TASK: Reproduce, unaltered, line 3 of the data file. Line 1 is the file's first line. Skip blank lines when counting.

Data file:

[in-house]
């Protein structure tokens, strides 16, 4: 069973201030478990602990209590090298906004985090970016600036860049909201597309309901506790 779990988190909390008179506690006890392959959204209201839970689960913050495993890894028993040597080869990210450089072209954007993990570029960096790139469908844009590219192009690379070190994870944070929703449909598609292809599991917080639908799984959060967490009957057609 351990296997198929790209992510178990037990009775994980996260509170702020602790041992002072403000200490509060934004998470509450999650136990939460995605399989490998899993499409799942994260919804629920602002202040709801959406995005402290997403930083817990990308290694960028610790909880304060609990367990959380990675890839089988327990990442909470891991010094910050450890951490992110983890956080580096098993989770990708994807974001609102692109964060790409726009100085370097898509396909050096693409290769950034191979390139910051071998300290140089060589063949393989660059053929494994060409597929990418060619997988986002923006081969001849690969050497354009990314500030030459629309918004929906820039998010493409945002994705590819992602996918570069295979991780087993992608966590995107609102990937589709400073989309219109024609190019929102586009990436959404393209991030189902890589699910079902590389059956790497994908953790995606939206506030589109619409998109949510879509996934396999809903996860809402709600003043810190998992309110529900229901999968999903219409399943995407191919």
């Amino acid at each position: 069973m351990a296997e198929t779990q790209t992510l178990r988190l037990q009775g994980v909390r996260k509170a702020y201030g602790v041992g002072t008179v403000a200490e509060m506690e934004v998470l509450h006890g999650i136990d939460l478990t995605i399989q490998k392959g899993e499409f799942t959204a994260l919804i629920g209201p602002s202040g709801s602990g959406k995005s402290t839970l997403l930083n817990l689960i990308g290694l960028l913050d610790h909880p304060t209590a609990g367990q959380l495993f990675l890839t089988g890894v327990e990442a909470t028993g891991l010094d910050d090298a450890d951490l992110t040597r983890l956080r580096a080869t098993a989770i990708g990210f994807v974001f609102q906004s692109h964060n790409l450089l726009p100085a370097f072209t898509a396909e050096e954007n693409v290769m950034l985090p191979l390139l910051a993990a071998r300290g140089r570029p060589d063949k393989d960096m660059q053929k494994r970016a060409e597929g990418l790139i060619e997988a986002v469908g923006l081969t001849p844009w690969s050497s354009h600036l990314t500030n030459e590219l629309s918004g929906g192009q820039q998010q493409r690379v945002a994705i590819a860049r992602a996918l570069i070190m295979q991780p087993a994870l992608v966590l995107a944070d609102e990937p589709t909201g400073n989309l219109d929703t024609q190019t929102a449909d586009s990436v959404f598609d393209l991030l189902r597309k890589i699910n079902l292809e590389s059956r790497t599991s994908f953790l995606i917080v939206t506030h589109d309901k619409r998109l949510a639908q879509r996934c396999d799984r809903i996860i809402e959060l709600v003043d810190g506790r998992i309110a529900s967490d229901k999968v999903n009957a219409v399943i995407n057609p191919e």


């Amino acid at each position: 069973m351990a296997e198929t779990q790209t992510l178990r988190l037990q009775g994980v909390r996260k509170a702020y201030g602790v041992g002072t008179v403000a200490e509060m506690e934004v998470l509450h006890g999650i136990d939460l478990t995605i399989q490998k392959g899993e499409f799942t959204a994260l919804i629920g209201p602002s202040g709801s602990g959406k995005s402290t839970l997403l930083n817990l689960i990308g290694l960028l913050d610790h909880p304060t209590a609990g367990q959380l495993f990675l890839t089988g890894v327990e990442a909470t028993g891991l010094d910050d090298a450890d951490l992110t040597r983890l956080r580096a080869t098993a989770i990708g990210f994807v974001f609102q906004s692109h964060n790409l450089l726009p100085a370097f072209t898509a396909e050096e954007n693409v290769m950034l985090p191979l390139l910051a993990a071998r300290g140089r570029p060589d063949k393989d960096m660059q053929k494994r970016a060409e597929g990418l790139i060619e997988a986002v469908g923006l081969t001849p844009w690969s050497s354009h600036l990314t500030n030459e590219l629309s918004g929906g192009q820039q998010q493409r690379v945002a994705i590819a860049r992602a996918l570069i070190m295979q991780p087993a994870l992608v966590l995107a944070d609102e990937p589709t909201g400073n989309l219109d929703t024609q190019t929102a449909d586009s990436v959404f598609d393209l991030l189902r597309k890589i699910n079902l292809e590389s059956r790497t599991s994908f953790l995606i917080v939206t506030h589109d309901k619409r998109l949510a639908q879509r996934c396999d799984r809903i996860i809402e959060l709600v003043d810190g506790r998992i309110a529900s967490d229901k999968v999903n009957a219409v399943i995407n057609p191919e």